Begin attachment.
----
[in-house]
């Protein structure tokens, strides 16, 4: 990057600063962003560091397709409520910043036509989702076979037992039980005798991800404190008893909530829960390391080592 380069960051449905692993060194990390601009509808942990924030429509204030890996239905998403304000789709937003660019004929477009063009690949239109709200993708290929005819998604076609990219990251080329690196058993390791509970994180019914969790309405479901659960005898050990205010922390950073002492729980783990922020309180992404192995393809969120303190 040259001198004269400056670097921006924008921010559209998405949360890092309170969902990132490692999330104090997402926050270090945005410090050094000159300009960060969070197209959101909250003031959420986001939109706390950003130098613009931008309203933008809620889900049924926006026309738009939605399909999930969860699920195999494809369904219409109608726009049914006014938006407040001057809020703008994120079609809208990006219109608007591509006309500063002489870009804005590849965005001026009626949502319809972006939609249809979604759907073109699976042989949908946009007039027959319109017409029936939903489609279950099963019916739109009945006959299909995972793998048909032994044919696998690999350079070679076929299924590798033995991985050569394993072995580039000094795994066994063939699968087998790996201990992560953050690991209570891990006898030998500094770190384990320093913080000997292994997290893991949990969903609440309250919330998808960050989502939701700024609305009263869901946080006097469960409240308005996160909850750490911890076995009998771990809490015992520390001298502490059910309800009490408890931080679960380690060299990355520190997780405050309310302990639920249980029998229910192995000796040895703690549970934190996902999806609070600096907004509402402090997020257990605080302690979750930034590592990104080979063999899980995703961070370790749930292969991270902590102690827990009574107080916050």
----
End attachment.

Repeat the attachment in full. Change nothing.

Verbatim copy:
[in-house]
């Protein structure tokens, strides 16, 4: 990057600063962003560091397709409520910043036509989702076979037992039980005798991800404190008893909530829960390391080592 380069960051449905692993060194990390601009509808942990924030429509204030890996239905998403304000789709937003660019004929477009063009690949239109709200993708290929005819998604076609990219990251080329690196058993390791509970994180019914969790309405479901659960005898050990205010922390950073002492729980783990922020309180992404192995393809969120303190 040259001198004269400056670097921006924008921010559209998405949360890092309170969902990132490692999330104090997402926050270090945005410090050094000159300009960060969070197209959101909250003031959420986001939109706390950003130098613009931008309203933008809620889900049924926006026309738009939605399909999930969860699920195999494809369904219409109608726009049914006014938006407040001057809020703008994120079609809208990006219109608007591509006309500063002489870009804005590849965005001026009626949502319809972006939609249809979604759907073109699976042989949908946009007039027959319109017409029936939903489609279950099963019916739109009945006959299909995972793998048909032994044919696998690999350079070679076929299924590798033995991985050569394993072995580039000094795994066994063939699968087998790996201990992560953050690991209570891990006898030998500094770190384990320093913080000997292994997290893991949990969903609440309250919330998808960050989502939701700024609305009263869901946080006097469960409240308005996160909850750490911890076995009998771990809490015992520390001298502490059910309800009490408890931080679960380690060299990355520190997780405050309310302990639920249980029998229910192995000796040895703690549970934190996902999806609070600096907004509402402090997020257990605080302690979750930034590592990104080979063999899980995703961070370790749930292969991270902590102690827990009574107080916050």